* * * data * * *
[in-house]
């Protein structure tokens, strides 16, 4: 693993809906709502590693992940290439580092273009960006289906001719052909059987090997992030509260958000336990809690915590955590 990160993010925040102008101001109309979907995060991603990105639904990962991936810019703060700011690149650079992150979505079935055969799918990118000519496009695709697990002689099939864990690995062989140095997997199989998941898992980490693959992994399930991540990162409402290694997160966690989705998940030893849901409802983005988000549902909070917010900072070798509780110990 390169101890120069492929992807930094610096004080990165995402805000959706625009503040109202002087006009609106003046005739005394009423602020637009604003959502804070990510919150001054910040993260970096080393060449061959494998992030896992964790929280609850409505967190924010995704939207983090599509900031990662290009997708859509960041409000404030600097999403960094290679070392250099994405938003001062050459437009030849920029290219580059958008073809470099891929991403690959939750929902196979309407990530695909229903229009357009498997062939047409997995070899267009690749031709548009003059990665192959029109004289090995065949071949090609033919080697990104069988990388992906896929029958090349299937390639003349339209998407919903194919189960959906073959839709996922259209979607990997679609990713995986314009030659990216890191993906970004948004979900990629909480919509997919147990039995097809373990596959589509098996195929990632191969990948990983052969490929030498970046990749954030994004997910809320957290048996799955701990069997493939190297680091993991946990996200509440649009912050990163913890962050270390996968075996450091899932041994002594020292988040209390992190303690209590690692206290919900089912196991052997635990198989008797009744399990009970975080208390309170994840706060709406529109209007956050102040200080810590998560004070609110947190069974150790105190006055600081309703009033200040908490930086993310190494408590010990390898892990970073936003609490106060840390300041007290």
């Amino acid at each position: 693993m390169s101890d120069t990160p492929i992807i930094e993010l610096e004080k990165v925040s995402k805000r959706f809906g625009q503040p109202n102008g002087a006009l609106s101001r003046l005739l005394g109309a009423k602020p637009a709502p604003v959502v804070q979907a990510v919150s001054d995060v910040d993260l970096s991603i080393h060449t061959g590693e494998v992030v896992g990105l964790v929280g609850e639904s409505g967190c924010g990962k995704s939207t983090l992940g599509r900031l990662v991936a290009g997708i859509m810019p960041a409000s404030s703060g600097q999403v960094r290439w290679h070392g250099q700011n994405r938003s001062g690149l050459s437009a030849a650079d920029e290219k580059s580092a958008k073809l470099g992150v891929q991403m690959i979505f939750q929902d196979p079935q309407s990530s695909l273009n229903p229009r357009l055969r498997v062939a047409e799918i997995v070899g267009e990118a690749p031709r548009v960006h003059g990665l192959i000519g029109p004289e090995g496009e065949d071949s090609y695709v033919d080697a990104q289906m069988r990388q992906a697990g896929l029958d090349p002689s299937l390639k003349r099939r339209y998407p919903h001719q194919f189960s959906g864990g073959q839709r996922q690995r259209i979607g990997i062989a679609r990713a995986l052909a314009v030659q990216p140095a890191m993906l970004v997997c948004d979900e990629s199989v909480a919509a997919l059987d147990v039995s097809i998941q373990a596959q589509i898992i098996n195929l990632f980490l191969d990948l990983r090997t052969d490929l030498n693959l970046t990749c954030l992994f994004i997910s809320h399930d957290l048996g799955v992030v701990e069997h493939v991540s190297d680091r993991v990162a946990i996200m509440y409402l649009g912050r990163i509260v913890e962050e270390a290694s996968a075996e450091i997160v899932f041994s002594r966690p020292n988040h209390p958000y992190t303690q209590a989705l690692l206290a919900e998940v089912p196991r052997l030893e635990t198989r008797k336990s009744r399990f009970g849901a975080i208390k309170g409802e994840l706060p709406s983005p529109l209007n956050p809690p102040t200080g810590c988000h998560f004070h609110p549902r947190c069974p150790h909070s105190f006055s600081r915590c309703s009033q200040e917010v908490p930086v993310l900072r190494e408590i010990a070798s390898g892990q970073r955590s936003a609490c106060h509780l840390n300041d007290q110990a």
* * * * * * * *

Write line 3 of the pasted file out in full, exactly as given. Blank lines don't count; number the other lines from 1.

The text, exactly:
């Amino acid at each position: 693993m390169s101890d120069t990160p492929i992807i930094e993010l610096e004080k990165v925040s995402k805000r959706f809906g625009q503040p109202n102008g002087a006009l609106s101001r003046l005739l005394g109309a009423k602020p637009a709502p604003v959502v804070q979907a990510v919150s001054d995060v910040d993260l970096s991603i080393h060449t061959g590693e494998v992030v896992g990105l964790v929280g609850e639904s409505g967190c924010g990962k995704s939207t983090l992940g599509r900031l990662v991936a290009g997708i859509m810019p960041a409000s404030s703060g600097q999403v960094r290439w290679h070392g250099q700011n994405r938003s001062g690149l050459s437009a030849a650079d920029e290219k580059s580092a958008k073809l470099g992150v891929q991403m690959i979505f939750q929902d196979p079935q309407s990530s695909l273009n229903p229009r357009l055969r498997v062939a047409e799918i997995v070899g267009e990118a690749p031709r548009v960006h003059g990665l192959i000519g029109p004289e090995g496009e065949d071949s090609y695709v033919d080697a990104q289906m069988r990388q992906a697990g896929l029958d090349p002689s299937l390639k003349r099939r339209y998407p919903h001719q194919f189960s959906g864990g073959q839709r996922q690995r259209i979607g990997i062989a679609r990713a995986l052909a314009v030659q990216p140095a890191m993906l970004v997997c948004d979900e990629s199989v909480a919509a997919l059987d147990v039995s097809i998941q373990a596959q589509i898992i098996n195929l990632f980490l191969d990948l990983r090997t052969d490929l030498n693959l970046t990749c954030l992994f994004i997910s809320h399930d957290l048996g799955v992030v701990e069997h493939v991540s190297d680091r993991v990162a946990i996200m509440y409402l649009g912050r990163i509260v913890e962050e270390a290694s996968a075996e450091i997160v899932f041994s002594r966690p020292n988040h209390p958000y992190t303690q209590a989705l690692l206290a919900e998940v089912p196991r052997l030893e635990t198989r008797k336990s009744r399990f009970g849901a975080i208390k309170g409802e994840l706060p709406s983005p529109l209007n956050p809690p102040t200080g810590c988000h998560f004070h609110p549902r947190c069974p150790h909070s105190f006055s600081r915590c309703s009033q200040e917010v908490p930086v993310l900072r190494e408590i010990a070798s390898g892990q970073r955590s936003a609490c106060h509780l840390n300041d007290q110990a």